What is already known on this topic
The transfer of gut bacteria between individuals—known as fecal microbiota transplant—has been used to treat people with bowel infections caused by the bacterium Clostridioides difficile (C. diff). But data on the efficacy and safety of the procedure are still limited.
What this research adds
Researchers analyzed the clinical outcomes for 124 people who received fecal microbiota transplant. The researchers showed that in 78% of cases, C. diff infection symptoms such as diarrhea stopped and did not return in the 90 days after fecal microbiota transplant.
The findings, together with published guidelines and existing evidence, will enable the development of licensed fecal microbiota transplant services. This will allow more equitable access to treatment, the researchers say.
The transfer of gut bacteria between individuals—known as fecal microbiota transplant—has been used to treat people with bowel infections caused by the bacterium Clostridioides difficile (C. diff). But data on the efficacy and safety of fecal microbiota transplants are still limited. Now, the largest study of fecal microbiota transplant in the UK shows that the procedure can successfully treat patients with C. diff infection.
Combined with published guidelines and existing evidence, the findings—which are published in EClinical Medicine—will enable the development of licensed fecal microbiota transplant services.
“Our research has successfully shown the benefits of treating recurrent C. diff patients with [fecal microbiota transplant],” says study lead author Lead author Victoria McCune, a clinical scientist at the University of Birmingham. “Our standardized approach to making [fecal microbiota transplant] will improve the quality and safety of this treatment for many more patients,” she says.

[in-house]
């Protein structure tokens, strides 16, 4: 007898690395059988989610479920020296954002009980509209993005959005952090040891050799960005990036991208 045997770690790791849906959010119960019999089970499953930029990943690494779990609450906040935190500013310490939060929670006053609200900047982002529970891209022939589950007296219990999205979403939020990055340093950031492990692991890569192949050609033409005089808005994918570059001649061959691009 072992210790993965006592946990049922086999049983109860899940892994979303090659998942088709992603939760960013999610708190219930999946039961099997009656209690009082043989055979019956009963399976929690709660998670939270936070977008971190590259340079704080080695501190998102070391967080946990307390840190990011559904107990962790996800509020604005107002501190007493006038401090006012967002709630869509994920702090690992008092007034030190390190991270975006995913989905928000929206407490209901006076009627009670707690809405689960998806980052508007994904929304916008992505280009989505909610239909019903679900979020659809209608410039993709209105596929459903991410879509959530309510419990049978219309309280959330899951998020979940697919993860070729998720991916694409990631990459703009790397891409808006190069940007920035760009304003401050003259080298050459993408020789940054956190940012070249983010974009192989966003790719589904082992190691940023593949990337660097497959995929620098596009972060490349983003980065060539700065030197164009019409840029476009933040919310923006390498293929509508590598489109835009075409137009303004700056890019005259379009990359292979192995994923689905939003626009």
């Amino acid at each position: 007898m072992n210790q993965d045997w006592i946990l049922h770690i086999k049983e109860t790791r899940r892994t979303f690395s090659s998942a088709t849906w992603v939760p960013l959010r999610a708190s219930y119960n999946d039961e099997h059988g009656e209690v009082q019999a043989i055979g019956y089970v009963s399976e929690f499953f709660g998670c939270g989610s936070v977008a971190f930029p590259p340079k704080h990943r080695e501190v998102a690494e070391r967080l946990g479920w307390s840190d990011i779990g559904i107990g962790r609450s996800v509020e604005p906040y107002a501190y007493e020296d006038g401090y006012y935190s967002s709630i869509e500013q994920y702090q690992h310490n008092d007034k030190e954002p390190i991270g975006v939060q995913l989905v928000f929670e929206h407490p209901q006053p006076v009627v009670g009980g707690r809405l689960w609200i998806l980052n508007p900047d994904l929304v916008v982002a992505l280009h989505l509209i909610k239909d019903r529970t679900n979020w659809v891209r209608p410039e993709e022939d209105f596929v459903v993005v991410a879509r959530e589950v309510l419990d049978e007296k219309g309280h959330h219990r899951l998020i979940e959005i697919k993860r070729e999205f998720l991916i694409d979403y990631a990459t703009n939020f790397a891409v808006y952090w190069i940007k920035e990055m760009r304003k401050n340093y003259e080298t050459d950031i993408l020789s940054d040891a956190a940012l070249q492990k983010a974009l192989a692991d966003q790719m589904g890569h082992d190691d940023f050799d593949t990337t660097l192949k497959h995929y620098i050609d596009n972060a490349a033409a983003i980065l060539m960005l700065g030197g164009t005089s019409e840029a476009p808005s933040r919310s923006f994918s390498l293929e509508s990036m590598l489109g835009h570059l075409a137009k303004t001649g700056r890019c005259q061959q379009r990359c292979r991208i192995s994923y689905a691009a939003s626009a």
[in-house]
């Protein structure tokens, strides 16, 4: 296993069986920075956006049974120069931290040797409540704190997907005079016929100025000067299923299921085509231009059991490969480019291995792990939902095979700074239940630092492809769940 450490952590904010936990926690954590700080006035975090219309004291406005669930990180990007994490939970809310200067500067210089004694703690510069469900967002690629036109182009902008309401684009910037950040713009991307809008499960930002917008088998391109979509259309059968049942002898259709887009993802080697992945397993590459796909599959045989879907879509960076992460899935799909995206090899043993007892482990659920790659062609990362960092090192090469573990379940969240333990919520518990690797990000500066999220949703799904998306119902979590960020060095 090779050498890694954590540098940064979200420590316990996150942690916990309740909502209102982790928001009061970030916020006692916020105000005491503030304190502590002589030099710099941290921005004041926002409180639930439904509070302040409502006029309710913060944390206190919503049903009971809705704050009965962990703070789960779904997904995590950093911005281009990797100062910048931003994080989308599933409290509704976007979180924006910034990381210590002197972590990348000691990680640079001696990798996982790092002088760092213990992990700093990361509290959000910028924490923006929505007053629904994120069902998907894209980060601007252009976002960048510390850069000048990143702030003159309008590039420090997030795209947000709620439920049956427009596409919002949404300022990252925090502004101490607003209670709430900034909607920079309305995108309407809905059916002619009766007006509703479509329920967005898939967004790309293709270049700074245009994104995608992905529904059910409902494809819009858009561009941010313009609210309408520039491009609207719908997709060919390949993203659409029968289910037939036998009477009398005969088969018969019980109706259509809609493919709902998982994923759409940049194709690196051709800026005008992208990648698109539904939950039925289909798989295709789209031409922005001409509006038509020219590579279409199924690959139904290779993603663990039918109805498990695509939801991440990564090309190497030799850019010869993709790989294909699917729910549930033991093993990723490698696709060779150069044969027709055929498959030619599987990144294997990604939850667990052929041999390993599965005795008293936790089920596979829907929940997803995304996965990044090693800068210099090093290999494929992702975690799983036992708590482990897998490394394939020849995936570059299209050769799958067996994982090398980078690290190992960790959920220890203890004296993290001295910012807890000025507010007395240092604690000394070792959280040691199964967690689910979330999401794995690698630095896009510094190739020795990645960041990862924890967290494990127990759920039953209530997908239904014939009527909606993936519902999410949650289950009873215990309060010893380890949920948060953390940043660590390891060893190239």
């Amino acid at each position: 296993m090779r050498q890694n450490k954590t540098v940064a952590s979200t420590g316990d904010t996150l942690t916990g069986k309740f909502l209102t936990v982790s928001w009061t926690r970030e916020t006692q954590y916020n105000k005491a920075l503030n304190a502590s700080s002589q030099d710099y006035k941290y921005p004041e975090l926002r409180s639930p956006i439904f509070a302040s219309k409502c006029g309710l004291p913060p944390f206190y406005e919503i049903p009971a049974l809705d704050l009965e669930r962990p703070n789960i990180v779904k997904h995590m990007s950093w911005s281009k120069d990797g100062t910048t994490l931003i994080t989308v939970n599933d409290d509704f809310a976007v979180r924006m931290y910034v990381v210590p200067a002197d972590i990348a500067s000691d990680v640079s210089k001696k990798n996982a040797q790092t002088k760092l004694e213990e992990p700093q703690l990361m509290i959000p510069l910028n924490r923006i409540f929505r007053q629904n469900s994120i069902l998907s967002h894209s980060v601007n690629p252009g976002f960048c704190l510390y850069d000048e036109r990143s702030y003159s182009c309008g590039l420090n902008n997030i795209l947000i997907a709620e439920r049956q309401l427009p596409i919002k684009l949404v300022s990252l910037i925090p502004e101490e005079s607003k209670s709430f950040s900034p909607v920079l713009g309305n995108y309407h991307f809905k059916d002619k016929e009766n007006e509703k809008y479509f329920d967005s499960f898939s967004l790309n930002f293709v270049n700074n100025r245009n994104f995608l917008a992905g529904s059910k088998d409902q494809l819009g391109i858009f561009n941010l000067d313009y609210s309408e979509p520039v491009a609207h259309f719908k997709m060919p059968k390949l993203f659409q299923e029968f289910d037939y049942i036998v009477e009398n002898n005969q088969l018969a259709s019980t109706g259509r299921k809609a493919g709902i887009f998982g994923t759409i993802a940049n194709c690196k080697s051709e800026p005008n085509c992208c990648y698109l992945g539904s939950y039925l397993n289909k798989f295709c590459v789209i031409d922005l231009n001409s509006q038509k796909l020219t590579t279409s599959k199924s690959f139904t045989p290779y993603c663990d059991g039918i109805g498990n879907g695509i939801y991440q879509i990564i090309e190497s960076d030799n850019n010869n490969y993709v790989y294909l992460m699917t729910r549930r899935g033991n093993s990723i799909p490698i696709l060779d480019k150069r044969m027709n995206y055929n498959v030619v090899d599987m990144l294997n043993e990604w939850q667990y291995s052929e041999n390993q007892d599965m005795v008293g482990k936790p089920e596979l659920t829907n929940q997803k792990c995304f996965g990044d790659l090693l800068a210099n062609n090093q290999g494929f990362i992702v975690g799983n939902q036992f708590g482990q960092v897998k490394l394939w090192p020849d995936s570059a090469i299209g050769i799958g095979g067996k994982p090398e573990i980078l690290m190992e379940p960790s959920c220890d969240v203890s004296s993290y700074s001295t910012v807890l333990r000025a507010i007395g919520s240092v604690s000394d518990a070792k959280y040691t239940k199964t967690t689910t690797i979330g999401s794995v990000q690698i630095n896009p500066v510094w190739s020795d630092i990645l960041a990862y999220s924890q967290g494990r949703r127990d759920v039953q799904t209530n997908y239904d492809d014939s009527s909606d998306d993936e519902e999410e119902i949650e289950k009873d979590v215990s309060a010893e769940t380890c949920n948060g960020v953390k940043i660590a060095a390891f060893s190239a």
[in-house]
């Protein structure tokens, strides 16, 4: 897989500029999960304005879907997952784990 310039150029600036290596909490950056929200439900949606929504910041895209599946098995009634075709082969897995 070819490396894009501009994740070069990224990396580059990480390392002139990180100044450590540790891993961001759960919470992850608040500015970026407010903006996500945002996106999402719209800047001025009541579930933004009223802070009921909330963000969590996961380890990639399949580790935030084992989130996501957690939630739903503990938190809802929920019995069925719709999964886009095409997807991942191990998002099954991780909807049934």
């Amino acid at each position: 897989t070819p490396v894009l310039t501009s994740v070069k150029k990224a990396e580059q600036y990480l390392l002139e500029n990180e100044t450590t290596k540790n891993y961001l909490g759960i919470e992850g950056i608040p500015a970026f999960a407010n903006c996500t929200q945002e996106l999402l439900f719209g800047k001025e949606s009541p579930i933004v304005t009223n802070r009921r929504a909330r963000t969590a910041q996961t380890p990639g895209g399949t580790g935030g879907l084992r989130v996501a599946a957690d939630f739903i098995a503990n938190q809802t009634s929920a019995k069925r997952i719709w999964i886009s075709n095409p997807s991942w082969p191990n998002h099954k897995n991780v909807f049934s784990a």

First, McCune and her colleagues screened anonymous healthy donors through health assessment and microbiological testing of the donated stool. Then, the researchers prepared fecal microbiota transplant aliquots for immediate use or frozen storage, following a protocol that complies with Good Manufacturing Practice.
From March 2013 to September 2016, 124 people were treated with either fresh or frozen fecal microbiota transplant. Most people received fecal microbiota transplant through a plastic tube inserted through the nose, past the throat, and down into the stomach.
People were followed up from clinical records, laboratory data, and telephone questionnaires for 90 days following the transplant. In 78% of cases, C. diff infection symptoms such as diarrhea stopped and did not return after 90 days; 19 people did not respond at day seven after fecal microbiota transplant. Six people received a second fecal microbiota transplant due to disease recurrence.
Three months after the transplant, 78 people were still alive. Minor adverse effects of the procedure were constipation, bloating, flatulence, and abdominal pain. In two cases, a blood infection occurred within 24 hours after the transplant. Both individuals recovered after antibiotic treatment.
The development of a licensed fecal microbiota transplant service at the University of Birmingham will allow more widespread and equitable access to fecal microbiota transplant treatment across the UK’s National Health Service, the researchers say. This may help to treat not only C. diff infection but also ulcerative colitis, inflammatory bowel disease, and other conditions that are linked to the gut microbiota.
“This work has turned an unregulated potentially dangerous method of fecal transplantation into a national service providing rapid, safe regulated, life-saving treatment for a serious disease affecting thousands of patients in the UK,” says study co-author Peter Hawkey.